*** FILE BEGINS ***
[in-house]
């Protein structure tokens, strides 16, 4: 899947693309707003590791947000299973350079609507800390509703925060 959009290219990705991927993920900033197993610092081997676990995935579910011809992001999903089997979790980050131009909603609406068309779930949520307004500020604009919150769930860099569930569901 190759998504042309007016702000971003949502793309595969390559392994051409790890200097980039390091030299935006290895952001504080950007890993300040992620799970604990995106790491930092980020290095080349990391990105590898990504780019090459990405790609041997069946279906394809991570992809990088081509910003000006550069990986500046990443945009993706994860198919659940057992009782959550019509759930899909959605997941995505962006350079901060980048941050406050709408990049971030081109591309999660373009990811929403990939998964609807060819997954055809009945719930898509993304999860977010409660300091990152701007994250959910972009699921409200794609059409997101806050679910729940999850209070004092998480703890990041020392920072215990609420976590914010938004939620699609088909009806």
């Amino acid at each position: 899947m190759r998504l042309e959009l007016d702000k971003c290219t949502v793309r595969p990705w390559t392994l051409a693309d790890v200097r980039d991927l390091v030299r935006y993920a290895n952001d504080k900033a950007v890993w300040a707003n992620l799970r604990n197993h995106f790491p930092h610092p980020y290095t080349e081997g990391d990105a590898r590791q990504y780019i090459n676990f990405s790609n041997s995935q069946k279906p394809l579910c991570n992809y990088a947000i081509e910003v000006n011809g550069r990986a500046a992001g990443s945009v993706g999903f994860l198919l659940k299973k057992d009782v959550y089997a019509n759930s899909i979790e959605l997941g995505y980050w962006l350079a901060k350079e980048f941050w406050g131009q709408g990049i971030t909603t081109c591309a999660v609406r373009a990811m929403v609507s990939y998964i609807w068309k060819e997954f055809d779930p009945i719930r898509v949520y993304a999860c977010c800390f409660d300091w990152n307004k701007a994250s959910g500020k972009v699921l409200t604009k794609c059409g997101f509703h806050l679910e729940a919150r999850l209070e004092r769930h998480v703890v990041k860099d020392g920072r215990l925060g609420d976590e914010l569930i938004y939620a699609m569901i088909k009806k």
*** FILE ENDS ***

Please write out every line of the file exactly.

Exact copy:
[in-house]
């Protein structure tokens, strides 16, 4: 899947693309707003590791947000299973350079609507800390509703925060 959009290219990705991927993920900033197993610092081997676990995935579910011809992001999903089997979790980050131009909603609406068309779930949520307004500020604009919150769930860099569930569901 190759998504042309007016702000971003949502793309595969390559392994051409790890200097980039390091030299935006290895952001504080950007890993300040992620799970604990995106790491930092980020290095080349990391990105590898990504780019090459990405790609041997069946279906394809991570992809990088081509910003000006550069990986500046990443945009993706994860198919659940057992009782959550019509759930899909959605997941995505962006350079901060980048941050406050709408990049971030081109591309999660373009990811929403990939998964609807060819997954055809009945719930898509993304999860977010409660300091990152701007994250959910972009699921409200794609059409997101806050679910729940999850209070004092998480703890990041020392920072215990609420976590914010938004939620699609088909009806």
């Amino acid at each position: 899947m190759r998504l042309e959009l007016d702000k971003c290219t949502v793309r595969p990705w390559t392994l051409a693309d790890v200097r980039d991927l390091v030299r935006y993920a290895n952001d504080k900033a950007v890993w300040a707003n992620l799970r604990n197993h995106f790491p930092h610092p980020y290095t080349e081997g990391d990105a590898r590791q990504y780019i090459n676990f990405s790609n041997s995935q069946k279906p394809l579910c991570n992809y990088a947000i081509e910003v000006n011809g550069r990986a500046a992001g990443s945009v993706g999903f994860l198919l659940k299973k057992d009782v959550y089997a019509n759930s899909i979790e959605l997941g995505y980050w962006l350079a901060k350079e980048f941050w406050g131009q709408g990049i971030t909603t081109c591309a999660v609406r373009a990811m929403v609507s990939y998964i609807w068309k060819e997954f055809d779930p009945i719930r898509v949520y993304a999860c977010c800390f409660d300091w990152n307004k701007a994250s959910g500020k972009v699921l409200t604009k794609c059409g997101f509703h806050l679910e729940a919150r999850l209070e004092r769930h998480v703890v990041k860099d020392g920072r215990l925060g609420d976590e914010l569930i938004y939620a699609m569901i088909k009806k």